Live updates: Russia’s war in Ukraine



The US expects more announcements of weapons and equipment packages to Ukraine during a key meeting of nearly 50 countries known as the Ukraine Contact Group on Wednesday, according to a senior US defense official.  

Ukrainian officials have warned that Russia is gaining ground in the Donbas region of eastern Ukraine, specifically in the city of Severodonestk, which has seen some of the heaviest fighting recently. Without an influx of more weapons, some Ukrainian officials have said it will be increasingly difficult to halt Russia’s incremental progress or reclaim occupied ground in the region. 

“We hear what they’re saying, we absolutely hear what they’re saying,” said the senior defense official, who spoke of the “urgency” of the group’s meeting Thursday in Brussels. 

The official would not detail what countries would be announcing new security packages or what those shipments would include but noted that the US works “very closely” with other countries to figure out what Ukraine’s armed forces need and then find those systems to send over.

The official would also not say whether the US would have a new package to announce, but said US President Biden’s administration is already working on the next package.

“It’s a constant drumbeat because it’s a constant battle” with “constantly evolving urgent requirements,” the official told a group of reporters traveling with Defense Secretary Lloyd Austin.

The Biden administration announced the last weapons package on June 1st, including High Mobility Artillery Rocket System (HiMARS), a system capable of launching a barrage of rockets and missiles that Ukraine had urgently requested for weeks. The $700 million package was the first time the administration had drawn from the new $40 billion aid package for Ukraine, which received bipartisan support in Congress.

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A small group of Ukrainian soldiers began training on HiMARS almost immediately after the weapons package was announced. But the system, which requires three weeks of training, has not yet entered the fight. The senior defense official would only say that it will enter Ukraine “soon.”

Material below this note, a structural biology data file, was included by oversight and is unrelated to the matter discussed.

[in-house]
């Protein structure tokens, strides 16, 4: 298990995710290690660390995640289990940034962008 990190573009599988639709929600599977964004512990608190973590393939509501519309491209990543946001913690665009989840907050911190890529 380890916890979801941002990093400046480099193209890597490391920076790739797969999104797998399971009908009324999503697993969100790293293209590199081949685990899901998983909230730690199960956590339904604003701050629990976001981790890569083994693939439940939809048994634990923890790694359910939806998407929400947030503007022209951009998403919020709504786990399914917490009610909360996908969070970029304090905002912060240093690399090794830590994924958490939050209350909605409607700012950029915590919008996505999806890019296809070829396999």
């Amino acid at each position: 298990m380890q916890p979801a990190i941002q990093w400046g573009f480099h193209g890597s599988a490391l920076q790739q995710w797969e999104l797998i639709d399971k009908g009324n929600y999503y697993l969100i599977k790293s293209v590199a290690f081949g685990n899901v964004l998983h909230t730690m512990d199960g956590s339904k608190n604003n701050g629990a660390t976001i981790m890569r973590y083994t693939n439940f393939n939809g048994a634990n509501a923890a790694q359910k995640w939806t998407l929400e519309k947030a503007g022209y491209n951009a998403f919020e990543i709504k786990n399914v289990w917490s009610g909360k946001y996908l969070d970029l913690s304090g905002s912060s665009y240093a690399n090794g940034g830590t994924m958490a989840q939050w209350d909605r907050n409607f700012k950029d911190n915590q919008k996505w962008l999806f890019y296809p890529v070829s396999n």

The US has taken on “some risk” to its own military readiness in sending weapons and equipment to Ukraine, Army Secretary Christine Wormuth said earlier this month, but it was “not an unacceptable level of risk at all.”

The senior defense official said the US and it allies had a significant amount of equipment still available to send to Ukraine.

“We have far from exhausted the resource and the multi-country security assistance for this battle on Ukrainian territory,” the official said.

Ukrainian President Volodymyr Zelensky vowed in his evening speech on Monday that Ukraine would liberate all of the territories occupied by Russia, even the Crimean peninsula, which Russia annexed shortly after its takeover in 2014. But that could only happen, he said, with more weapons for Ukraine.

“It only takes enough weapons to make it happen. The partners have it. In sufficient quantities. And we work every day for the political will to give us these weapons to appear,” Zelensky said. 

Ukrainian officials have said 100 to 200 soldiers a day are dying in the fighting, a number that raises some doubts about the ability of the Ukrainian armed forces to sustain such losses. The US official didn’t doubt the casualty figures. 

“The numbers are not out of line with what you would expect for this kind of artillery battle,” the official said. “It’s not surprising that the numbers the Ukrainians are reporting are that serious.”

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But the official said the US has not seen a flagging of Ukrainian morale to remain in the fight, even as the conflict becomes a grinding, brutal battle of artillery that may favor the firepower and manpower of Russia’s military. The official sounded a more optimistic note about the state of the fight, even as Russia appears to be gaining momentum in the Donbas region.

Problems of morale, poor command, and supply issues have plagued the Russian military since the beginning of the invasion. Russia was able to paper over some of those issues when the focus shifted to eastern Ukraine, since the battlefield bordered Russia, making it much easier to send supplies the short distance to units on the front line.

A lot of Russia’s high-end equipment has already been destroyed, the official said, forcing them to rely on older models. At the same time, Russia’s stock of precision munitions are dwindling, leading to the use of more artillery, which has had devastating consequences with its lack of precision. Sanctions and export restrictions have also made it higher to resupply their high end capabilities, the official said.

Despite all the challenges the Russians have faced — both self-made and a result of Ukraine’s counter-attacks — Russia still retains its biggest advantage, the sheer size of its military. But that doesn’t mean Russia is guaranteed victory, even if Russian President Vladimir Putin has shown no indication that he is considering scaling back his goals.

“It’s not so clear where the advantages and disadvantages fall. There are strains on both sides,” the official said.



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